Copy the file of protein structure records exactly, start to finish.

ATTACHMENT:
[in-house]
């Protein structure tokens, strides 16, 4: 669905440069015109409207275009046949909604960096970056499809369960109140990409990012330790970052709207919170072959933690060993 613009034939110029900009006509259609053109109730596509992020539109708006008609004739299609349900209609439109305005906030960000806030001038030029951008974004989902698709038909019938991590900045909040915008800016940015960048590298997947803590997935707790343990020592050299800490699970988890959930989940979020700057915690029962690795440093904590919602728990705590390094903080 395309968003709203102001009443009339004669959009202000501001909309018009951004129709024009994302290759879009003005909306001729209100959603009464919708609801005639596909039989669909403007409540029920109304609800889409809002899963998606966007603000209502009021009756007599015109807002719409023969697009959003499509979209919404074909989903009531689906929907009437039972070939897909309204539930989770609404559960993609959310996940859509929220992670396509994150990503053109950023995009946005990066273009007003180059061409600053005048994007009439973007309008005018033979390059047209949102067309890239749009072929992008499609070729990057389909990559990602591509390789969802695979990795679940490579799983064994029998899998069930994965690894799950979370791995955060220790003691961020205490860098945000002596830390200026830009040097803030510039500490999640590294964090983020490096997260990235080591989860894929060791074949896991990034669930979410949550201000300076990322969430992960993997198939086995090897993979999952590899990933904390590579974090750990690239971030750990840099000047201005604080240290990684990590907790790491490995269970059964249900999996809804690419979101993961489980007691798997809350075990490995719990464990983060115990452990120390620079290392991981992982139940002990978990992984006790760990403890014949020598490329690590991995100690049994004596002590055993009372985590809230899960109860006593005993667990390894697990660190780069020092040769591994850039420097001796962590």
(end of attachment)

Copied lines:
[in-house]
């Protein structure tokens, strides 16, 4: 669905440069015109409207275009046949909604960096970056499809369960109140990409990012330790970052709207919170072959933690060993 613009034939110029900009006509259609053109109730596509992020539109708006008609004739299609349900209609439109305005906030960000806030001038030029951008974004989902698709038909019938991590900045909040915008800016940015960048590298997947803590997935707790343990020592050299800490699970988890959930989940979020700057915690029962690795440093904590919602728990705590390094903080 395309968003709203102001009443009339004669959009202000501001909309018009951004129709024009994302290759879009003005909306001729209100959603009464919708609801005639596909039989669909403007409540029920109304609800889409809002899963998606966007603000209502009021009756007599015109807002719409023969697009959003499509979209919404074909989903009531689906929907009437039972070939897909309204539930989770609404559960993609959310996940859509929220992670396509994150990503053109950023995009946005990066273009007003180059061409600053005048994007009439973007309008005018033979390059047209949102067309890239749009072929992008499609070729990057389909990559990602591509390789969802695979990795679940490579799983064994029998899998069930994965690894799950979370791995955060220790003691961020205490860098945000002596830390200026830009040097803030510039500490999640590294964090983020490096997260990235080591989860894929060791074949896991990034669930979410949550201000300076990322969430992960993997198939086995090897993979999952590899990933904390590579974090750990690239971030750990840099000047201005604080240290990684990590907790790491490995269970059964249900999996809804690419979101993961489980007691798997809350075990490995719990464990983060115990452990120390620079290392991981992982139940002990978990992984006790760990403890014949020598490329690590991995100690049994004596002590055993009372985590809230899960109860006593005993667990390894697990660190780069020092040769591994850039420097001796962590």